Qohelet has come again to the same place where we found him in 2:24: Having failed at his experiment with pleasure (and that too on a royal level), he now commends as the best there is the very pleasure he has found meaningless and empty.

This is what the Bhagavatam refers to as “chewing the chewed again and again.” In tropical countries people often enjoy chewing fresh sugarcane, which yields a sweet and tasty juice. You chew the cane, relish the juice, and then leave the woody fiber aside. And that’s it. If you try to chew the same cane again – okay, you might get a bit more juice, but not much, hardly enough to be worth it, and if after putting it aside the second time you pick it up and try again, what can you expect?

Such, the Bhagavatam says, is the nature of material enjoyment. We try something and extract a little joy, and then try the same thing again, with diminished results, and then try it yet again. Soon whatever we’re trying becomes dry, tasteless, and frustrating, but for lack of anything better we keep trying, “chewing the chewed,” imagining there’s still more joy to be had from it.

I could talk about kids and how quickly they tire of old toys, but let’s go for the top: the pleasure of sex. Qohelet had it to the highest extent – “many concubines, the delights of men” – and at the end he told us what it came to: “vanity, and a chasing after wind.” And now should we try it again? Our senses cry out for it, and our mind can picture how satisfying it will be this time, and at the end – disappointment.

The pleasure a human being gets out of eating, drinking, or sex is in essence the same as what a hog gets, or a dog, or a mosquito. Finally, eating is eating, sex is sex. And yet, Qohelet says, “there is nothing better.”

In fact, he says there is “nothing better as long as they live.” Even in old age, it seems, people still pursue the same pleasure. And so a study published in 20072 found that of American men between the ages of 65 and 74, nearly seven out of ten were “sexually active,” and for men 75 through 85, nearly four out of ten. For more than half the men in the older group, this meant two or three times a month, and for one out of four, at least once a week. (For women in the same age groups the numbers were lower, in part because of not having a man: Men, on average, marry younger women, and men die somewhat earlier.) As the study’s authors tell us, “The prevalence of sexual activity declines with age, yet a substantial number of men and women engage in vaginal intercourse, oral sex, and masturbation even in the eighth and ninth decades of life.” And this despite arthritis, diabetes, heart disease, hypertension, and an array of troublesome physical ailments directly related to sexual performance. Amidst all this, Qohelet says, “I know that there is nothing better for them than to be happy and enjoy themselves as long as they live.”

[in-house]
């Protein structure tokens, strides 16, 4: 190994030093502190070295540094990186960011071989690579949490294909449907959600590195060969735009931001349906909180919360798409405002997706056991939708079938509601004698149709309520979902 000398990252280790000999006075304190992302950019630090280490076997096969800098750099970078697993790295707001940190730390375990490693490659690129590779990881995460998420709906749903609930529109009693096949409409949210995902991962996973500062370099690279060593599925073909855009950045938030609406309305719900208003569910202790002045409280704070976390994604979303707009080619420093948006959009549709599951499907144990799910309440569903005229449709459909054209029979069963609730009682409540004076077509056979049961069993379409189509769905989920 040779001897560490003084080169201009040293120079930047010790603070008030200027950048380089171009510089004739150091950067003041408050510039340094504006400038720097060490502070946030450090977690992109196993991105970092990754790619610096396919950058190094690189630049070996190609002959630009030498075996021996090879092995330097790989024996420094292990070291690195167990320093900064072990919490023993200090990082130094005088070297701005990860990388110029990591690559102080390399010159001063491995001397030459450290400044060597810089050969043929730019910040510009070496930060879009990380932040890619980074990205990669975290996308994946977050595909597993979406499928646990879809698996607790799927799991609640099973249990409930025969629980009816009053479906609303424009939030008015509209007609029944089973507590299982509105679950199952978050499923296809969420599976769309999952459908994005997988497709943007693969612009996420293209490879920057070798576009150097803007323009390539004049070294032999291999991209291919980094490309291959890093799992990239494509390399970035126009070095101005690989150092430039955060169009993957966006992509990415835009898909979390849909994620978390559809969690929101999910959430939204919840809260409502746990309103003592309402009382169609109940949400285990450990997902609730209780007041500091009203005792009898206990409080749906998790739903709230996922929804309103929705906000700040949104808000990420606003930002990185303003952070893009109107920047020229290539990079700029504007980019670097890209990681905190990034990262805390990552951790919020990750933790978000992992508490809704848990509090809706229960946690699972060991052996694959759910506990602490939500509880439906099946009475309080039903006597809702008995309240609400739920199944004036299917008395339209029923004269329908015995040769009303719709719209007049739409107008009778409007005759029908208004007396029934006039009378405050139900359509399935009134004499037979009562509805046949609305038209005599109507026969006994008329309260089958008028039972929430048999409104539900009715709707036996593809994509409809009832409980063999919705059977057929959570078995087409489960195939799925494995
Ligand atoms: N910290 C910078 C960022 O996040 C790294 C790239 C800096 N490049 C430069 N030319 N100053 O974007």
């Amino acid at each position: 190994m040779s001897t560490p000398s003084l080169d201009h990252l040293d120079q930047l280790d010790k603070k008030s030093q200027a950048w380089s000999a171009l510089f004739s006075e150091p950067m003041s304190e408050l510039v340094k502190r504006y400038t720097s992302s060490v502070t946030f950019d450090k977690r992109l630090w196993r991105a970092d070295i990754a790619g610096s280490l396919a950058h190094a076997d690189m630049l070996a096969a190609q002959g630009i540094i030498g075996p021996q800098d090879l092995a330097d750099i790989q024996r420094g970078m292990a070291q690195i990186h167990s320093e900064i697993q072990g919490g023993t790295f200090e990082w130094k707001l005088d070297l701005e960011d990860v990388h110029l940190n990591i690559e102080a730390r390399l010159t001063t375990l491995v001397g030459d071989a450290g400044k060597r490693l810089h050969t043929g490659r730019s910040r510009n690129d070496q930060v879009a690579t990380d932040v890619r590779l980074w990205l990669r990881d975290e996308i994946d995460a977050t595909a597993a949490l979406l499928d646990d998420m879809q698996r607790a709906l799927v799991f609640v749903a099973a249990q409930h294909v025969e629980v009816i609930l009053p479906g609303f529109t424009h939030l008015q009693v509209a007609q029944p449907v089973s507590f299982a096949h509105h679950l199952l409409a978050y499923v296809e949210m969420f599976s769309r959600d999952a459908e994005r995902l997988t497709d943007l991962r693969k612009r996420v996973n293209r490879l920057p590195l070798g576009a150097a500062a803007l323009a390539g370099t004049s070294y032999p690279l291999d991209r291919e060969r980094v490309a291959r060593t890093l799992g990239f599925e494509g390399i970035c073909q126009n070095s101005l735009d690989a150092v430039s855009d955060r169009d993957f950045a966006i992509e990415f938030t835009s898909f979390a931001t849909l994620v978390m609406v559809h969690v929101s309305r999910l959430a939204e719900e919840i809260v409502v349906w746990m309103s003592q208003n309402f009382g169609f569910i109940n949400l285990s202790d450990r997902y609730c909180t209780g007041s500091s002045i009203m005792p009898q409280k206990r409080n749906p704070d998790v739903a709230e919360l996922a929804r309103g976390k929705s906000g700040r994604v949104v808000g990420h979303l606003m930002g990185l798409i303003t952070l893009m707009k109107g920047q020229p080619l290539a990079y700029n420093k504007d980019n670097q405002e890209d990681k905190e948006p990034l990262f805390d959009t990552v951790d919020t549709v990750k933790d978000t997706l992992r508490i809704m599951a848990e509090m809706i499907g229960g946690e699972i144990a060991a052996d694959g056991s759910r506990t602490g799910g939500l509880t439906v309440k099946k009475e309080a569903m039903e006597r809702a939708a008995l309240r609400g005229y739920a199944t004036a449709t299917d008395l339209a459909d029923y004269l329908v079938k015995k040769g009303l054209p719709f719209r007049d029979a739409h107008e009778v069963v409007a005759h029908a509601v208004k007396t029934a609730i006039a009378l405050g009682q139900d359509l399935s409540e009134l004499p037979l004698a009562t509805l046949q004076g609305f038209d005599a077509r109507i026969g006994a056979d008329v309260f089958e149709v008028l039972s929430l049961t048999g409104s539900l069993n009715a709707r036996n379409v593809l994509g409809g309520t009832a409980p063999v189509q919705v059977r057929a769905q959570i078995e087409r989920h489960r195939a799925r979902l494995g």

For those done with sex and too old to enjoy working, there’s still the pleasure of eating and drinking and schmoozing with what’s left of their friends and families. Nothing better? As long as they live? Alas!

And what’s this about “taking pleasure in all their labor” – as many translations have it, “all their toil”? Toil, by definition, is not pleasurable but troublesome, wearisome, miserable. And toil is what Qohelet says. The Hebrew word – ’amal – carries the same strongly negative sense. As we hear from the scholar C. L. Seow, in the Bible the word is closely linked with “extremely negative terms” – trouble, grief, evil, falsehood, vexation, lies, destruction, violence, affliction, poverty, deceit. ’Amal – labor or toil – is not just work or effort but struggle, sweat, drudgery, travail. Is that what we’re supposed to take pleasure in?

As I’ve mentioned before, the word does have a dual meaning. It can refer either to wearisome labor or to its results, what we earn by such labor – or it can refer to both. The two, after all, go together. More than going together, they are bound together. What we earn is a result of our toil, but in one sense our toil is the result of what we earn because it is for the sake of those earnings that we undergo the toil. Work brings us money, but money – the need or desire for it – makes us work. We work for happiness, but since the work itself is misery, the very pursuit of happiness makes us miserable.